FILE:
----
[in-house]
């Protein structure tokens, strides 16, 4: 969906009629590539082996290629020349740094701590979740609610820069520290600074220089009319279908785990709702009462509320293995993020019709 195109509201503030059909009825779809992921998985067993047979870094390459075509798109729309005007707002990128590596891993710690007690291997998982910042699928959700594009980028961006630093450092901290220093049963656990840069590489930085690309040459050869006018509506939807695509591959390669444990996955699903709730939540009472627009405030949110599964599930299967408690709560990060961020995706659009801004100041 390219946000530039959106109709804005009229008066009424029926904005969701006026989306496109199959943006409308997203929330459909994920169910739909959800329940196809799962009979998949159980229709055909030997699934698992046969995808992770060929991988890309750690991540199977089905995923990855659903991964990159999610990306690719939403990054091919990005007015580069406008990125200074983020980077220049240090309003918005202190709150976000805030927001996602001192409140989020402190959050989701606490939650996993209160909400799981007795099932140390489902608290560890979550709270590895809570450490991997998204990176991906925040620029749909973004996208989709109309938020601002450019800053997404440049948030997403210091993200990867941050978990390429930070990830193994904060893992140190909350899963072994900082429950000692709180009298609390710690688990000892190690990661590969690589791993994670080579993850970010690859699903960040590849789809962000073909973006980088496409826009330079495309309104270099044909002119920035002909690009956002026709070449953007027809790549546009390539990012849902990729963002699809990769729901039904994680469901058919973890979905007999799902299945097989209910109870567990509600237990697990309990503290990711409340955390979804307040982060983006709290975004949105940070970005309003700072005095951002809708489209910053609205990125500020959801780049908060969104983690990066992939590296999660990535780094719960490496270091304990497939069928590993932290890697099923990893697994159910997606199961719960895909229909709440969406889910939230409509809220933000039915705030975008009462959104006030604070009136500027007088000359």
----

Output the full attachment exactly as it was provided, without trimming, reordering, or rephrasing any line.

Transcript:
[in-house]
């Protein structure tokens, strides 16, 4: 969906009629590539082996290629020349740094701590979740609610820069520290600074220089009319279908785990709702009462509320293995993020019709 195109509201503030059909009825779809992921998985067993047979870094390459075509798109729309005007707002990128590596891993710690007690291997998982910042699928959700594009980028961006630093450092901290220093049963656990840069590489930085690309040459050869006018509506939807695509591959390669444990996955699903709730939540009472627009405030949110599964599930299967408690709560990060961020995706659009801004100041 390219946000530039959106109709804005009229008066009424029926904005969701006026989306496109199959943006409308997203929330459909994920169910739909959800329940196809799962009979998949159980229709055909030997699934698992046969995808992770060929991988890309750690991540199977089905995923990855659903991964990159999610990306690719939403990054091919990005007015580069406008990125200074983020980077220049240090309003918005202190709150976000805030927001996602001192409140989020402190959050989701606490939650996993209160909400799981007795099932140390489902608290560890979550709270590895809570450490991997998204990176991906925040620029749909973004996208989709109309938020601002450019800053997404440049948030997403210091993200990867941050978990390429930070990830193994904060893992140190909350899963072994900082429950000692709180009298609390710690688990000892190690990661590969690589791993994670080579993850970010690859699903960040590849789809962000073909973006980088496409826009330079495309309104270099044909002119920035002909690009956002026709070449953007027809790549546009390539990012849902990729963002699809990769729901039904994680469901058919973890979905007999799902299945097989209910109870567990509600237990697990309990503290990711409340955390979804307040982060983006709290975004949105940070970005309003700072005095951002809708489209910053609205990125500020959801780049908060969104983690990066992939590296999660990535780094719960490496270091304990497939069928590993932290890697099923990893697994159910997606199961719960895909229909709440969406889910939230409509809220933000039915705030975008009462959104006030604070009136500027007088000359």